Based on Non Violent Resistance (NVR), the model is founded on a number of key elements: parental commitment to non-violence, de-escalation skills, increased parental presence, engaging the support network and acts of reconciliation. The book outlines the theory and principles, and provides pragmatic guidance for implementing these elements, accompanied by case studies to bring the theory to life.
Declan was part of the team who worked on the pan-European RCPV project which reported in 2015; and continues to teach, train and develop the work within Ireland.
Is it me, or have things quietened down a bit at the moment? Granted, I’m not on top of everything across the world, but in terms of big news making events we seem to be having a down period. How do we keep the momentum going in such a situation?
Personally I very much value the opportunity to talk through ideas, listen to those on the front line, apply learning and support each other. It’s also how we test theory, develop new work and highlight areas of need. Without comradeship and support, practitioners as well as parents can feel discouraged and isolated. And there is some quite discouraging news about as budget cuts within the Youth Offending Service in England and Wales take effect and CPV programmes are axed or subsumed into general work. But against this background there are other moves which are worth celebrating. Continue reading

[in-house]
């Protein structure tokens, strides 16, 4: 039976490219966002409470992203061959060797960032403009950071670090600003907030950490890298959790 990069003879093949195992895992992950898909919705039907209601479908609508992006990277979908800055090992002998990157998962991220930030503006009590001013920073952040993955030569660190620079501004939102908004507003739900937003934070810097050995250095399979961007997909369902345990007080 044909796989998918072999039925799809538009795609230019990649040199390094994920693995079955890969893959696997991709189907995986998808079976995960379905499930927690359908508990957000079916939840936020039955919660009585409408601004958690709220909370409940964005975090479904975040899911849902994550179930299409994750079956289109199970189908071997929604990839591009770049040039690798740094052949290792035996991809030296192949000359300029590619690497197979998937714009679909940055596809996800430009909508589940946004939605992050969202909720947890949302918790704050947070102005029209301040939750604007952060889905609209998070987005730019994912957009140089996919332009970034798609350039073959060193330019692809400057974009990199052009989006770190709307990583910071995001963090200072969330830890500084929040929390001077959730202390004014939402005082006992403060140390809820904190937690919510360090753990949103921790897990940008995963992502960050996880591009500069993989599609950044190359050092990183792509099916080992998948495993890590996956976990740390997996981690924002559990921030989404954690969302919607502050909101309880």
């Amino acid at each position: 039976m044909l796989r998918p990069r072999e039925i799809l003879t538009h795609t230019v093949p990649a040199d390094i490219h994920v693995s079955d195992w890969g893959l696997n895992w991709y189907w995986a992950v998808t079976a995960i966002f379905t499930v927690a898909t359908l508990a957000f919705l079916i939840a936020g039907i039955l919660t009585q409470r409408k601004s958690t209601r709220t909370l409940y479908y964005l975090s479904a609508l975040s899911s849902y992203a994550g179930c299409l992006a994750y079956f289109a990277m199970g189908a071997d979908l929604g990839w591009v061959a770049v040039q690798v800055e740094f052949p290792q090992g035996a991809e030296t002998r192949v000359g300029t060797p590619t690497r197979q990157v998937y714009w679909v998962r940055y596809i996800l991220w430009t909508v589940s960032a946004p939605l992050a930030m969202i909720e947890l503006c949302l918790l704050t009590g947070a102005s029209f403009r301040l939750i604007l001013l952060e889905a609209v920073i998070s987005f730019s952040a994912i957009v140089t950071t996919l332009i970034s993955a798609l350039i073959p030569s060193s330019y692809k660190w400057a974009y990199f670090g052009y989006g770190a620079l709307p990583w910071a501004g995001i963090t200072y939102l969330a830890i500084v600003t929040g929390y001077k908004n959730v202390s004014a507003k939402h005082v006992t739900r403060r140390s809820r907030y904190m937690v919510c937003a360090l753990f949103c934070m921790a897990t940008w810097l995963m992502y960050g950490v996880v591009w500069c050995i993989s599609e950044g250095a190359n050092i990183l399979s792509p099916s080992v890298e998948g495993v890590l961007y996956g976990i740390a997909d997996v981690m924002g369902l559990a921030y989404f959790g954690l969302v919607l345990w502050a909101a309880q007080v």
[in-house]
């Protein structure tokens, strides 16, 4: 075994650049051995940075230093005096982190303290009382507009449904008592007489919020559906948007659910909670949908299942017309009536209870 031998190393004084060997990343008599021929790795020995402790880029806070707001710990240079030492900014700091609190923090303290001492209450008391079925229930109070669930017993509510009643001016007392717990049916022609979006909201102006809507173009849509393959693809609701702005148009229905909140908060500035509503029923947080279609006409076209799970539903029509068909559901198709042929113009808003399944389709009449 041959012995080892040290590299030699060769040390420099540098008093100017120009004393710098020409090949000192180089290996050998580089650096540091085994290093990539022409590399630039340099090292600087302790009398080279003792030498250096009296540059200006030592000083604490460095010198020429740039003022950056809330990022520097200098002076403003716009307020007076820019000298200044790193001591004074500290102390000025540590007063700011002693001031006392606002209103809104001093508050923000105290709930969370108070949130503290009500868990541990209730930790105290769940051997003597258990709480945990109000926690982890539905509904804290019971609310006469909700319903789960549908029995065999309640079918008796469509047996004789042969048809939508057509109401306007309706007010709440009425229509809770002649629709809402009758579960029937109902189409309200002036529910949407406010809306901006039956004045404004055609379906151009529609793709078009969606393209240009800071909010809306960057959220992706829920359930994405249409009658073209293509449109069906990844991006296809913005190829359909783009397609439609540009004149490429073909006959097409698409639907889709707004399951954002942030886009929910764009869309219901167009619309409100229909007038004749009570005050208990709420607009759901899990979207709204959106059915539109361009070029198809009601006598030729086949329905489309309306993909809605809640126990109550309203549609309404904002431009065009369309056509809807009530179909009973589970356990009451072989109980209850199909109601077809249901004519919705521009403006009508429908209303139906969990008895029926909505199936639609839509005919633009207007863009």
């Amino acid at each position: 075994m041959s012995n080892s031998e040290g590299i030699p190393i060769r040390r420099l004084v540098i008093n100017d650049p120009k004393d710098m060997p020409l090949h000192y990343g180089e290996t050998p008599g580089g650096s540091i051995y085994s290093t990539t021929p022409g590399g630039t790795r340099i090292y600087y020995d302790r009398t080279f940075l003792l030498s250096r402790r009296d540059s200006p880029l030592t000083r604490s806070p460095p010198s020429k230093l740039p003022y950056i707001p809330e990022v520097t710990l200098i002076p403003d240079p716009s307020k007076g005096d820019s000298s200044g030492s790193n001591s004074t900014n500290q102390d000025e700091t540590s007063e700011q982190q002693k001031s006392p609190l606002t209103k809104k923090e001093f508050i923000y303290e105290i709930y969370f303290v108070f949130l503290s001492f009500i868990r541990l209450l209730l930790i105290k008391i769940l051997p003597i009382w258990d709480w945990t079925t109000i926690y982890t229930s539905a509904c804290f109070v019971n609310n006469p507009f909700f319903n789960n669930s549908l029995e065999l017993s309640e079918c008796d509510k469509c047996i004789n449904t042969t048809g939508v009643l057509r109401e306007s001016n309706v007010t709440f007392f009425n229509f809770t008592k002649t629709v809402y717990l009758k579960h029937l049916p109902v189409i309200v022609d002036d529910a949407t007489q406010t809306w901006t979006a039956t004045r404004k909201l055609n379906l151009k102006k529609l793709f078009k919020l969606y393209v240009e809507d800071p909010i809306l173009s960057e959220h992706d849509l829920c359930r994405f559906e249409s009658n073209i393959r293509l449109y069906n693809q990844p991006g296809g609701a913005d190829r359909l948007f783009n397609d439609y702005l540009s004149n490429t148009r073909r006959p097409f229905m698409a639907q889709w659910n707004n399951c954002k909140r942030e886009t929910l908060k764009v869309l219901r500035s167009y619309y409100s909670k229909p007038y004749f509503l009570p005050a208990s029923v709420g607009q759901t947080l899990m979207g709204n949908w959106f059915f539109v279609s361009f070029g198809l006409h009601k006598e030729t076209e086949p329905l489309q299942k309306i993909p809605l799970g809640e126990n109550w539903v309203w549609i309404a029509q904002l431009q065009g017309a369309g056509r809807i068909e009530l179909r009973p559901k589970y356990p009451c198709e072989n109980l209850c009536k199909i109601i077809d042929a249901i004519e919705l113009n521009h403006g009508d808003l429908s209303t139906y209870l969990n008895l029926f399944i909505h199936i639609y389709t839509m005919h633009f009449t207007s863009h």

The publishers of Context, the magazine for members of the Association for Family Therapy, have graciously allowed me to pass on the link to the April 2014 issue of their magazine, which focuses on child to parent violence and NVR in particular as an appropriate model of work with families across many profiles.
Following the editorial from Alex Millham, you will find papers by a wide range of authors and practitioners. Continue reading
I have recently been sent links to new and additional published articles in the field of adolescent to parent abuse; and have updated the Reading List page accordingly.
A paper by Caroline Miles and Rachel Condry, Adolescent to parent violence: the police response to parents reporting violence from their children, further develops the discussion arising from the findings of their three-year research project. This paper specifically examines police responses and suggests a way forward that offers support and restorative action for families. (Abstract here.)